68 plus Björn Erik Edvardsen who was head of the design team that created the best-selling amplifier in hi-fi history.
High-end audio gear reviews within this issue include Yamaha MusicCast Vinyl 500
wireless turntable, ModWright PH 9.0 tube phono stage, ELAC Debut 2.0 B6.2
loudspeakers, Marantz SA-KI Ruby SACD player, Cary Audio SI-300.2d integrated
amplifier/DAC, Kennerton Thror headphones, Pro-Ject Pre Box S2 digital headphone
amplifier/DAC, and Stax SRM-D50 driver/DAC & SR-L500 Earspeakers. Within his editorial
titled Wow & Flutter: Does It Improve Sound Quality?, Greg Borrowman says "I
can't say that I am surprised at the resurgence of vinyl as a playback medium. Good vinyl can be very, very good, with an extended frequency response (more extended in the high end than CD), low noise (rumble, groove noise, etc) and imperceptibly low wow and flutter. Well, I say
'imperceptibly low' but I have recently been alerted to what is potentially one of the reasons that many audiophiles prefer the sound of vinyl sound to that of CD.
It's wow and flutter. Whereas I'd always thought that lack of channel separation and cross-phasing effects between the left and right stereo channels were the prime reasons for the great sound of vinyl,
it's been pointed out to me that the wow and flutter that's inherent in every turntable — no matter how good — might be a reason for the great sound heard when playing back LPs."
See what's within this issue of Australian
Hi-Fi Magazine at this
RIAA: Music Community Calls For Building
A Better Digital Attribution And Credits System
This press release is via the RIAA:
Today, the Artist Rights Alliance, SAG-AFTRA, RIAA, and A2IM announce a new collaboration in support of building a
"more robust and effective system of digital attribution and credits." For the first time, the music community – including organizations representing both artists and labels – have come together to agree on the importance of attribution for everyone who makes or enjoys music and to look ahead to creating a state of the art credits system for the digital age. Together, the four major music advocacy organizations released the following statement:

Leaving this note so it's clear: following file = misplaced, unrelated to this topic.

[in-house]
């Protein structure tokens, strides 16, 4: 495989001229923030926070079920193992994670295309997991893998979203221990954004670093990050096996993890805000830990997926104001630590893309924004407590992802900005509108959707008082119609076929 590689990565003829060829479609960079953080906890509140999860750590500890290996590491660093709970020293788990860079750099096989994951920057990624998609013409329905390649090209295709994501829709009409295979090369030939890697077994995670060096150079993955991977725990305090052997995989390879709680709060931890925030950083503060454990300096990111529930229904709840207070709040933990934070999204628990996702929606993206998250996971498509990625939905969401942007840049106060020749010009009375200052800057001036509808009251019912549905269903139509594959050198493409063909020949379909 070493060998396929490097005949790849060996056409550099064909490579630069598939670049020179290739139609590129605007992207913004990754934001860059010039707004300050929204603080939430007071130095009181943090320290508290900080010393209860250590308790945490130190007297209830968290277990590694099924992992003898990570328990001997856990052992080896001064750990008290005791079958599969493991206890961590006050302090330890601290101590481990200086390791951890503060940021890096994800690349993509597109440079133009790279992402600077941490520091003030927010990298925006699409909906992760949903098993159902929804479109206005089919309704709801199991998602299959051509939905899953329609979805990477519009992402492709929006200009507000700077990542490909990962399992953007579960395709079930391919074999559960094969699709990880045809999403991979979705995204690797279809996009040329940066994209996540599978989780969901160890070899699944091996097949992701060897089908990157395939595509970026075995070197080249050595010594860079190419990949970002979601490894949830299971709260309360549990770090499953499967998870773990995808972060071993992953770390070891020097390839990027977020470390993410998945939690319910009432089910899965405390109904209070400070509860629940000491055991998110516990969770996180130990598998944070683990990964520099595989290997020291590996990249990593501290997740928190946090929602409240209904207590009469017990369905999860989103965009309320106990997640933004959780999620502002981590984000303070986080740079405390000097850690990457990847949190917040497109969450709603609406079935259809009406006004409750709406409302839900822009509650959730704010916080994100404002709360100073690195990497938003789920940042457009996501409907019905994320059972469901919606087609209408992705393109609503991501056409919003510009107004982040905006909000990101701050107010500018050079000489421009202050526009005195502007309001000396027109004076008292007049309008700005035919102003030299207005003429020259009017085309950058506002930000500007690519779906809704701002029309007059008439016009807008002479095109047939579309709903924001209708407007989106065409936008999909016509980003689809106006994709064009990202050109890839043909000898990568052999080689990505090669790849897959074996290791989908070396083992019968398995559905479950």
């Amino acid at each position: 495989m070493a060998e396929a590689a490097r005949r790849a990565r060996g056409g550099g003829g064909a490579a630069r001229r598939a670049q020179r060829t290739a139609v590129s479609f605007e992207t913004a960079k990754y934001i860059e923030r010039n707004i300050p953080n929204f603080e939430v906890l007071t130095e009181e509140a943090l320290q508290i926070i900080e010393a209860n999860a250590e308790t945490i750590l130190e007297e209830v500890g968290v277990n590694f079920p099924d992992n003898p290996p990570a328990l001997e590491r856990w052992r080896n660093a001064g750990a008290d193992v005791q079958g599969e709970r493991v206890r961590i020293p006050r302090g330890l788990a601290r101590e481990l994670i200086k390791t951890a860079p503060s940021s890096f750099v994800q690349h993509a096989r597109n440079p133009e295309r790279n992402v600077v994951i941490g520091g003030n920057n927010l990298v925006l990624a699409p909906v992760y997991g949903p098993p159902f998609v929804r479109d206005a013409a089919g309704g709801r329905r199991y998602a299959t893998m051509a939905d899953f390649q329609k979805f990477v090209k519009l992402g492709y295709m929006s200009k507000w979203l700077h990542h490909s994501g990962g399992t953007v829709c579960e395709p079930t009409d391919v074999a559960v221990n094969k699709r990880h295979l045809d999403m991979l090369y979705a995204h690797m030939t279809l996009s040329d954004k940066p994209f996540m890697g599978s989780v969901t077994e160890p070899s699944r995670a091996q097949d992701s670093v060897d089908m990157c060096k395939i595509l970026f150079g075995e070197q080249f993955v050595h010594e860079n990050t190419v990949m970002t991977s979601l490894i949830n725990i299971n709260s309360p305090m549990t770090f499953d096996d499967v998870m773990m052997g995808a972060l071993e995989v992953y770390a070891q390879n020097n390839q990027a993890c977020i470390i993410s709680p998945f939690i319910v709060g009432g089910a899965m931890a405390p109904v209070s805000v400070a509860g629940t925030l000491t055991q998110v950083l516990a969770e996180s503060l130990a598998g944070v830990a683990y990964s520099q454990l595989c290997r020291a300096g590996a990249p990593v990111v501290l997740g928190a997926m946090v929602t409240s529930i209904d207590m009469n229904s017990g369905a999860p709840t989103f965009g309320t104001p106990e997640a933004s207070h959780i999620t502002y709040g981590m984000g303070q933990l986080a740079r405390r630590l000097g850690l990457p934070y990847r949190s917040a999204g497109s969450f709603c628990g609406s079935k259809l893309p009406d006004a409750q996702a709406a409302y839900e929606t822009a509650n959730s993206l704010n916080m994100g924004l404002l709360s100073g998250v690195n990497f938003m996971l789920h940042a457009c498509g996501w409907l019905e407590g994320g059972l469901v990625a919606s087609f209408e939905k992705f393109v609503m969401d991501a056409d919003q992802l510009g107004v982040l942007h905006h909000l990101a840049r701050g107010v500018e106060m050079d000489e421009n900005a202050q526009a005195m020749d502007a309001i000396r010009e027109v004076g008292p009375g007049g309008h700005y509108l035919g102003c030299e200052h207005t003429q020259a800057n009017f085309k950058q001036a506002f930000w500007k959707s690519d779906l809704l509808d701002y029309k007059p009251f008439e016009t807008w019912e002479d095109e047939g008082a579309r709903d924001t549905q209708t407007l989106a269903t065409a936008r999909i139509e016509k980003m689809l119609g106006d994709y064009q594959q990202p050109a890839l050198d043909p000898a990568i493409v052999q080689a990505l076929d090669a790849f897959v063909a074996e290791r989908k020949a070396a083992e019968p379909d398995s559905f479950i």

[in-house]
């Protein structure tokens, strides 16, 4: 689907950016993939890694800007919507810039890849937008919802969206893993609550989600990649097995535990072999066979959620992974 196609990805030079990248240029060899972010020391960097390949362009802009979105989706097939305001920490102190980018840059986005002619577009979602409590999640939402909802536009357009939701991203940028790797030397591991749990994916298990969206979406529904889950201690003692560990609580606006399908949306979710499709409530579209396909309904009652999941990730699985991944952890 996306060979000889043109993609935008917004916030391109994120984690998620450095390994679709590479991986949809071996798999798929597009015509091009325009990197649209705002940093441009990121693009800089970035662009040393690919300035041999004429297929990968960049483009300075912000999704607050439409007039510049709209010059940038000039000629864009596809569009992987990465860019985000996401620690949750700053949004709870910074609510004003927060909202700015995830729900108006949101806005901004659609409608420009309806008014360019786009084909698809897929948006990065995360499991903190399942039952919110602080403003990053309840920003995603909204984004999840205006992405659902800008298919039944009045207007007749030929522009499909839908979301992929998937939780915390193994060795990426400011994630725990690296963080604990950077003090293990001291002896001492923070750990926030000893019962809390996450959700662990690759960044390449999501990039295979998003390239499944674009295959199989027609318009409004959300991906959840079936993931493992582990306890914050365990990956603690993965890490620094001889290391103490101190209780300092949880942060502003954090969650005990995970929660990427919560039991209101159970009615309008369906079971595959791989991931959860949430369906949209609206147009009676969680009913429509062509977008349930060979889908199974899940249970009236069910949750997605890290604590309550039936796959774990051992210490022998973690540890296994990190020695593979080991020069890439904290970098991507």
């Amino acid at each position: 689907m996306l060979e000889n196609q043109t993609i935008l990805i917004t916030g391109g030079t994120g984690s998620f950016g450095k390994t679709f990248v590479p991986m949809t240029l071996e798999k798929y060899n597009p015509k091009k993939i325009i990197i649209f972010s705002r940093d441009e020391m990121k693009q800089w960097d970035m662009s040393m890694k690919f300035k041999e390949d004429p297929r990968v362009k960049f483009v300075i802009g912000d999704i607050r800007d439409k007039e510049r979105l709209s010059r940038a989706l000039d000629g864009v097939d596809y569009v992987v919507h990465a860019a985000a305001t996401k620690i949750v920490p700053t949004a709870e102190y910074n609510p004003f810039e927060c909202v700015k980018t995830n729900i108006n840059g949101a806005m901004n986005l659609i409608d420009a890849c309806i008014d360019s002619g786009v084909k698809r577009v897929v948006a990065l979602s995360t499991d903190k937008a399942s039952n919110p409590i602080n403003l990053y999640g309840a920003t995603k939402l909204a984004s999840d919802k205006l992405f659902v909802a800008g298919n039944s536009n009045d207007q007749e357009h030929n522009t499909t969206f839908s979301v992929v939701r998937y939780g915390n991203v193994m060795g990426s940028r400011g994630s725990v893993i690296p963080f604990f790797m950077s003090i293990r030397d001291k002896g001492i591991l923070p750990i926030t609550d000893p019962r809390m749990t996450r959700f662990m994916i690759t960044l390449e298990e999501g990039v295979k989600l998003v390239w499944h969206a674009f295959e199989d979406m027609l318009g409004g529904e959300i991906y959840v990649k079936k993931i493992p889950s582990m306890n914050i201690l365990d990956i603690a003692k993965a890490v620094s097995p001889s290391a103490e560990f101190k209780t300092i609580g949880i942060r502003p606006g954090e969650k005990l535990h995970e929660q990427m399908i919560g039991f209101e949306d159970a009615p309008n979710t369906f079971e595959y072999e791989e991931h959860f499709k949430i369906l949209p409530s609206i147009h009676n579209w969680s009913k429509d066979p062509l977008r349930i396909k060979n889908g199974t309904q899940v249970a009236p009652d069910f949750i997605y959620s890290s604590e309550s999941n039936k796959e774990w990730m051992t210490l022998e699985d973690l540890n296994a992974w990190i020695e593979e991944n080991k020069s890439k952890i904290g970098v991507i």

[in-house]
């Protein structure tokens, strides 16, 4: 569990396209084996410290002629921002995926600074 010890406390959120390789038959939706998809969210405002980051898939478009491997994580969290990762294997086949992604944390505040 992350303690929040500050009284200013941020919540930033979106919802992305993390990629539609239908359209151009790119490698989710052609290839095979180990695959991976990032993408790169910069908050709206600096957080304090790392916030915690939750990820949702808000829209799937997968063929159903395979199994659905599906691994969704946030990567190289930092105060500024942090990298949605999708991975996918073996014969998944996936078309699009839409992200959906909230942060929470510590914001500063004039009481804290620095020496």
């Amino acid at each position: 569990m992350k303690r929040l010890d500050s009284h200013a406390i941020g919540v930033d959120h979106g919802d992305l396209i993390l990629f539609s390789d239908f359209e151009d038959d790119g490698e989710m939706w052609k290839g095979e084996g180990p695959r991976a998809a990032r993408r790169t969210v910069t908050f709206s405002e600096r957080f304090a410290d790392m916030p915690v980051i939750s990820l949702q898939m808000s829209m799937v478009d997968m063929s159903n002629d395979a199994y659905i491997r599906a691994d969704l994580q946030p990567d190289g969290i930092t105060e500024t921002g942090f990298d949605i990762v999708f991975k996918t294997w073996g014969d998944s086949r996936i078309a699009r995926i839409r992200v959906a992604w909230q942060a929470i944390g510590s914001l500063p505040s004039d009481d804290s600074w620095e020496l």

"Attribution recognizes artistic achievement, helps creators connect, collaborate, and appreciate each
other's work, opens up new pathways for fans to trace artistic influences and find new music, and aids accuracy in the digital royalty economy. As music has shifted online, systems of attribution have become less robust and consistent. Where once cover art and liner notes often reflected who contributed to each specific musical recording, including producers, songwriters, and side players, attribution today is often less extensive, sometimes identifying only the featured artist or band and the track and album name. Credits are a
creator's resume. Knowing what music an artist or songwriter has made or contributed to can help them find more fans and build and sustain their careers over time. Credits are also a learning tool and
'map' to the music ecosystem for fans, creating a more educated music audience to the benefit of the music business as a whole. Digital music services are evolving and many are adding new information for fans, including lyrics and – in some cases – credits. The proliferation of new screens and listening methods from portable devices to vehicle consoles to home assistants creates new opportunities and options for greater availability of attribution, credits, and expanded liner notes for the digital age. A multi-media environment should offer new and creative ways to provide this information and context, not limit and shrink it. We welcome collaborating with everyone in the music ecosystem to develop and implement a more robust and effective system of digital attribution and credits to the benefit of creators and consumers
Hagerman Audio Labs Tuba Tubed Headphone Amplifier Hagerman Audio Labs new Tuba stereo headphone amplifier ($659) features a pair of EL84 vacuum tubes for amplification. According to the company, "The TUBA is a world-class vacuum tube headphone amplifier designed to operate with either low impedance (Grado) or high impedance (Sennheiser) headphones. The power stage is a single-ended parafeed EL84 triode into an impedance matching transformer, offering very low distortion and huge signal headroom. An internal switching power supply boosts the 15Vdc input by a factor of ten for B+, after a 30 second warm up delay. The amplifier is conveniently turned on and off by pressing the volume knob inwards." Input impedance is 10kOhm, stereo headphone output is 14 Ohm, with a rated amplification of 400mW @ 32 Ohms (6Vrms output voltage). Frequency
response is from 10Hz to 150kHz (-3dB).
Previous High-End Audio News
For previous high-end audio and music industry news